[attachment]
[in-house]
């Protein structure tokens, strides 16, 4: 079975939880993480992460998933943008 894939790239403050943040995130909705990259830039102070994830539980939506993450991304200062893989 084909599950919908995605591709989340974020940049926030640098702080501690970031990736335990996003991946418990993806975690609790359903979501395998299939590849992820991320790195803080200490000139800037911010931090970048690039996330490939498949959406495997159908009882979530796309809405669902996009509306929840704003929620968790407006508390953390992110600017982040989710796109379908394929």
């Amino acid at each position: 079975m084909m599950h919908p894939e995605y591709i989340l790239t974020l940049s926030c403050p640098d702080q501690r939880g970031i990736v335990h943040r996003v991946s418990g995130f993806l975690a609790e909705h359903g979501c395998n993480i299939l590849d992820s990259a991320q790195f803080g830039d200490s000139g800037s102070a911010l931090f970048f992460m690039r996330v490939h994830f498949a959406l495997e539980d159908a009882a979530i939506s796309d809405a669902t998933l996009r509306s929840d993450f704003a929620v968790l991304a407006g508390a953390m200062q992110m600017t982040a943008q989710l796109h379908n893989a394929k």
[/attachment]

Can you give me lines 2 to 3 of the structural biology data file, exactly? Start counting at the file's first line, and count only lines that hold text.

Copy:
């Protein structure tokens, strides 16, 4: 079975939880993480992460998933943008 894939790239403050943040995130909705990259830039102070994830539980939506993450991304200062893989 084909599950919908995605591709989340974020940049926030640098702080501690970031990736335990996003991946418990993806975690609790359903979501395998299939590849992820991320790195803080200490000139800037911010931090970048690039996330490939498949959406495997159908009882979530796309809405669902996009509306929840704003929620968790407006508390953390992110600017982040989710796109379908394929």
């Amino acid at each position: 079975m084909m599950h919908p894939e995605y591709i989340l790239t974020l940049s926030c403050p640098d702080q501690r939880g970031i990736v335990h943040r996003v991946s418990g995130f993806l975690a609790e909705h359903g979501c395998n993480i299939l590849d992820s990259a991320q790195f803080g830039d200490s000139g800037s102070a911010l931090f970048f992460m690039r996330v490939h994830f498949a959406l495997e539980d159908a009882a979530i939506s796309d809405a669902t998933l996009r509306s929840d993450f704003a929620v968790l991304a407006g508390a953390m200062q992110m600017t982040a943008q989710l796109h379908n893989a394929k």